NY, New England Cite RGGI; PJM Fears ‘Go it Alone’ States
By Rich Heidorn Jr.
WASHINGTON — Representatives of PJM, ISO-NE and NYISO told the Federal Energy Regulatory Commission last week that they are prepared to implement their states’ plans for complying with the Environmental Protection Agency’s carbon emission rule but that the agency’s deadlines should be flexible to account for delays in building new gas pipelines and electric transmission.
PJM officials also told FERC in the third of four technical conferences on the Clean Power Plan that states that rebuff regional efforts to price CO2 emissions could overwhelm the RTO’s economic dispatch software, undermining reliability.
That’s not an issue for New York and the six New England states, which are members of the Regional Greenhouse Gas Initiative (along with Maryland and Delaware in PJM). Officials of those states see RGGI’s cap-and-trade program as central to their states’ compliance.
Robert Ethier, vice president of market development for ISO-NE, said the RTO’s LMP energy market and forward capacity market, combined with RGGI, gives the region the tools it needs to comply “efficiently.”
RGGI the Right Tool
“RGGI seems like exactly the right mechanism to resolve this issue,” Ethier said.
Andy Ott, PJM’s executive vice president for markets, said the RTO’s regional dispatch can help reduce emissions either through an explicit carbon price or through run-time limitations on generators.
But Ott said PJM officials are concerned that if too many states choose run-time limits, it would result in “discontinuities” in the regional market that could threaten operating reliability.
“If a lot of states decide to put in physical limitations, it could actually create a situation where, more often than not, we can’t solve [dispatch] economically anymore, so then we have to go into … emergency dispatch. … That could affect reliability.”
Despite their concerns, RTO and state officials expressed far more confidence than state and utility officials from the Southeast, who also testified at the hearing. They also were more sanguine than several of the state officials who testified before a U.S. Senate hearing the same day. (See related stories, Debate over Cost, Impact of EPA Plan in Southeast and FERC Seeking Its Role on Carbon Rule ‘Safety Valve’.)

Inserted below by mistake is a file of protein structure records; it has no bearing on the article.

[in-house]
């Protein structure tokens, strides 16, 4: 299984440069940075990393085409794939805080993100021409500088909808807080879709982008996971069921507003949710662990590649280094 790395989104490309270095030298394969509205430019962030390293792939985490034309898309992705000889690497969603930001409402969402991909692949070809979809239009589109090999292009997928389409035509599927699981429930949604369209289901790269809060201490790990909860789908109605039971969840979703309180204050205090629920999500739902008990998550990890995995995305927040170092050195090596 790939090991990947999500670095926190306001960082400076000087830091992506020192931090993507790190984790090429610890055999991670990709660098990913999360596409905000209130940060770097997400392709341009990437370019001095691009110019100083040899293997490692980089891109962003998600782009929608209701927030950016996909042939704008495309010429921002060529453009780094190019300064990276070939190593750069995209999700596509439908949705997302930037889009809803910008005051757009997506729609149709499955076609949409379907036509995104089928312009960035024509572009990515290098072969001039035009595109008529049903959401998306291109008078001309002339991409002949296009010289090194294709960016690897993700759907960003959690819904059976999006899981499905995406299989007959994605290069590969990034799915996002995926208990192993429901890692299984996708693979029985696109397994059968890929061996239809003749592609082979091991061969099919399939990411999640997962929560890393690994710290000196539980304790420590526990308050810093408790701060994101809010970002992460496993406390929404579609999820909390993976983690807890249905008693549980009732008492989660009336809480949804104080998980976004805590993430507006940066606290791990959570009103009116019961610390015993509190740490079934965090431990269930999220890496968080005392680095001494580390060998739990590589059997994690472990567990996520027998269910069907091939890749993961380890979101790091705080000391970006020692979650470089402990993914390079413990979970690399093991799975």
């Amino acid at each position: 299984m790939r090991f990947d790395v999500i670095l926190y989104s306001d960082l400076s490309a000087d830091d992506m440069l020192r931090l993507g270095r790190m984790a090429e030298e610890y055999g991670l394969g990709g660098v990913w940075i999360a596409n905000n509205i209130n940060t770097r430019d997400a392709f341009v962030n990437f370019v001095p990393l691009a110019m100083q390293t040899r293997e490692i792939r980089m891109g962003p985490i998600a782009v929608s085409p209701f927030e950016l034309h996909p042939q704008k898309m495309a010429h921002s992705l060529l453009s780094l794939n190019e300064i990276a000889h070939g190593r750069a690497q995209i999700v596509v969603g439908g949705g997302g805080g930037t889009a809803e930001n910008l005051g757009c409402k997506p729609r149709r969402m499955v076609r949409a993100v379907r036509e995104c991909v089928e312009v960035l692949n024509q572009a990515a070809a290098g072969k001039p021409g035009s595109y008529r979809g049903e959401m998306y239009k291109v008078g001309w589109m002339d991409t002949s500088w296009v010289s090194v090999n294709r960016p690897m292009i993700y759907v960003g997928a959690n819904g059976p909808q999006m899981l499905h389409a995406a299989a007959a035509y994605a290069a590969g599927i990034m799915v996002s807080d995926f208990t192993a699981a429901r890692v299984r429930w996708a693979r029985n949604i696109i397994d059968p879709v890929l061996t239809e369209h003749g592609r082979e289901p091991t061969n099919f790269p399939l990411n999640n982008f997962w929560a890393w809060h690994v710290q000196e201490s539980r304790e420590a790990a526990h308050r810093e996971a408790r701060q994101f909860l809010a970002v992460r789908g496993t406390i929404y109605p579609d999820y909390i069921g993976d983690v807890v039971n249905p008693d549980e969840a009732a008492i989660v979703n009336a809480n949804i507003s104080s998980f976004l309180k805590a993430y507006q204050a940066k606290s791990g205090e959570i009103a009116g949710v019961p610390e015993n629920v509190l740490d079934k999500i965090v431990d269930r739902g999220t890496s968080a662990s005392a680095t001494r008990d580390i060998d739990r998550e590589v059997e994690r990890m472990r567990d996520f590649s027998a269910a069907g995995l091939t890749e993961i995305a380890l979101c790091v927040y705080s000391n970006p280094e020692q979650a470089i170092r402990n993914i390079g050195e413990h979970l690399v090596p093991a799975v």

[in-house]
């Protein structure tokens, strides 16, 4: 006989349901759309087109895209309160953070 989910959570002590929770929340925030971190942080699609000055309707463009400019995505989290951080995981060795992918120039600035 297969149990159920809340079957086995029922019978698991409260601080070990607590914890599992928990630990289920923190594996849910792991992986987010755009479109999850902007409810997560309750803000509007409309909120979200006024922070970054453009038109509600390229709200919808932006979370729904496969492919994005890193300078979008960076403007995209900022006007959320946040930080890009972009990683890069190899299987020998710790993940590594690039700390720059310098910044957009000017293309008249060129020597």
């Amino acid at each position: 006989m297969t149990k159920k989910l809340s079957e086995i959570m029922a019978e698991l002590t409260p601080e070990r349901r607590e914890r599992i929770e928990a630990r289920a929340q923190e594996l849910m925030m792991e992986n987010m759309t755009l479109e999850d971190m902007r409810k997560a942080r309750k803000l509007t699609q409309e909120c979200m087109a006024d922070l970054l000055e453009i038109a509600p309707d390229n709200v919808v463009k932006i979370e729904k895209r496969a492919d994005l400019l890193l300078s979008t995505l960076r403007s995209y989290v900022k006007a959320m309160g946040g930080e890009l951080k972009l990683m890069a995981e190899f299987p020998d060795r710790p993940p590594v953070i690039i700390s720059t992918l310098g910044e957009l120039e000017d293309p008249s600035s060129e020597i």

Flexibility on Deadlines
In addition to RGGI, New England will also depend increasingly on wind and Canadian hydropower to comply with the EPA rule, said Steve Rourke, ISO-NE’s vice present of planning. Of the 11,000 MW on the RTO’s generator interconnection queues, 42% is wind and virtually all of the remainder is gas.
Such a change in the generation mix will require a “significant transmission build out,” Rourke said. He noted the combined solicitation planned by Connecticut, Massachusetts and Rhode Island for more than 2,300 GWh of renewable energy annually and transmission to deliver it. (See New England States Combine on Clean Energy Procurement.)
The region’s best wind assets are in Maine and elsewhere in northern New England, many of them 100 miles from the existing transmission network, he said.
“We’re sort of far down the road toward meeting the requirements of the Clean Power Plan, but when you look forward there may be a few speed bumps in the road,” Rourke said.
Among those concerns, he said, are retirements of oil- and coal-fired generation, which will create a need for more gas pipeline and storage capacity. He also said the retirement of the Vermont Yankee nuclear plant raises questions about the viability of the region’s four remaining nuclear plants, which produce about one-quarter of its energy. “That’s a big question mark going forward,” he said.
Unrealistic Emission Rate
Rana Mukerji, NYISO’s senior vice president for market structures, said New York’s markets “are well structured to comply” with the rule but that EPA needs to provide the state “a more realistic emission rate.”
Mukerji said EPA’s proposed 549 lb/MWh rate is about half that of neighboring Pennsylvania (1,052 lb/MWh) and the limit on new combined-cycle gas turbines (1,000 lb/MWh).
That is not achievable in downstate New York, particularly New York City, which he said relies on dual fuel fossil units to meet needs on peak days. In 2012, Mukerji said, the city needed dual-fuel units for more than 14 peak days; EPA’s proposed rule envisions such units being called on only three times a year, he said.